HOW THE V8 WON THE BRI­TISH OVER

Classic Car Weekly (UK) - - Classic Anniversaries -

The Rover V8 be­gan life across the At­lantic as the Buick 215, a com­pact all-alu­minium over-square V8, in 1961. It was in­cred­i­bly light for its size ( just 144kg) but, not be­ing made from iron, was ex­pen­sive to pro­duce – a pri­mary rea­son for par­ent GM shelv­ing it in 1964. With some 750,000 pro­duced in three years, though, it can hardly be con­sid­ered a fail­ure in Amer­i­can hands.

Rover bought the de­sign and tool­ing in 1965, an ini­tia­tive spear­headed by J Bruce McWil­liams, Rover’s head of Amer­i­can op­er­a­tions. The first Rover V8-en­gined car ar­rive two years later – the 3.5-Litre or P5B. The first Mor­gan Plus 8 fol­lowed a mere year later, with Malvern’s love af­fair with the Rover V8 en­dur­ing un­til 2004.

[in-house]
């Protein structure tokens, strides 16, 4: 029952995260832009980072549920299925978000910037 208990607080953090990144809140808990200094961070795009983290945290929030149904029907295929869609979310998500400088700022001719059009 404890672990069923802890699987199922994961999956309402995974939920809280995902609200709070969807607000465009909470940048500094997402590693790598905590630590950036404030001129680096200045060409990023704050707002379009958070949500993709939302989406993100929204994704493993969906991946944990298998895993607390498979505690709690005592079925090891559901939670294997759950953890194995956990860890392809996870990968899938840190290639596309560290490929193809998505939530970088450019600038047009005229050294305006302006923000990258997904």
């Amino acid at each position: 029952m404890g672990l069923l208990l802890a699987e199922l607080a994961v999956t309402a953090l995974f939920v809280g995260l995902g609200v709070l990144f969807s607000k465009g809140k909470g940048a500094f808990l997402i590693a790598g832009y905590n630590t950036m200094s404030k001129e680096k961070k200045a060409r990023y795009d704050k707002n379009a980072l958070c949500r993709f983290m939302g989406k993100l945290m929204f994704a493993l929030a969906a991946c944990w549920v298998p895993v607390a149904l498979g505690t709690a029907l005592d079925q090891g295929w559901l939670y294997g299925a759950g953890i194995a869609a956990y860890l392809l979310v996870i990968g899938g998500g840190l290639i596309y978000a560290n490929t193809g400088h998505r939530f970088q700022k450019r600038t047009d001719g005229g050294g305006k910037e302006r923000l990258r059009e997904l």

The Rover en­gine was slightly heav­ier than Buick’s (at 170kg) but was con­sid­ered to be far stronger. For the first 14 years of its life the Rover V8 ran on twin SU car­bu­ret­tors, fol­lowed briefly by twin Strombergs be­fore the move to fuel in­jec­tion, start­ing with the Bosch L-Jetronic sys­tem. Dis­place­ment was orig­i­nally 3.5 litres, but grew over the years to five litres, the lat­ter pow­er­ing most notably the TVR Grif­fith 500 and TVR Chi­maera 500, each with a thump­ing 340bhp and sub-fivesec­ond 0-60mph ac­cel­er­a­tion time.

The last Rover to be pow­ered by the Rover V8 was the SD1 Vitesse, ending pro­duc­tion in 1986, whereas Land Rover con­tin­ued with the pow­er­plant up un­til 2005 for the 4.6-litre North Amer­i­can mar­ket Dis­cov­ery. This was the same year V8 pro­duc­tion came to a halt, with Land Rover and Mor­gan turn­ing to newer units.

The last pro­duc­tion car to be fit­ted with the Rover V8 en­gine (or at least that en­gine as its ba­sis) is the West­field SEight – a sports car which pays homage to Colin Chap­man’s Lo­tus Seven con­cept. The SEight ended pro­duc­tion in 2010.

In­clud­ing its time with Buick, the V8 that be­came a Rover en­gine had a pro­duc­tion life of 49 years. Im­pres­sive stuff.

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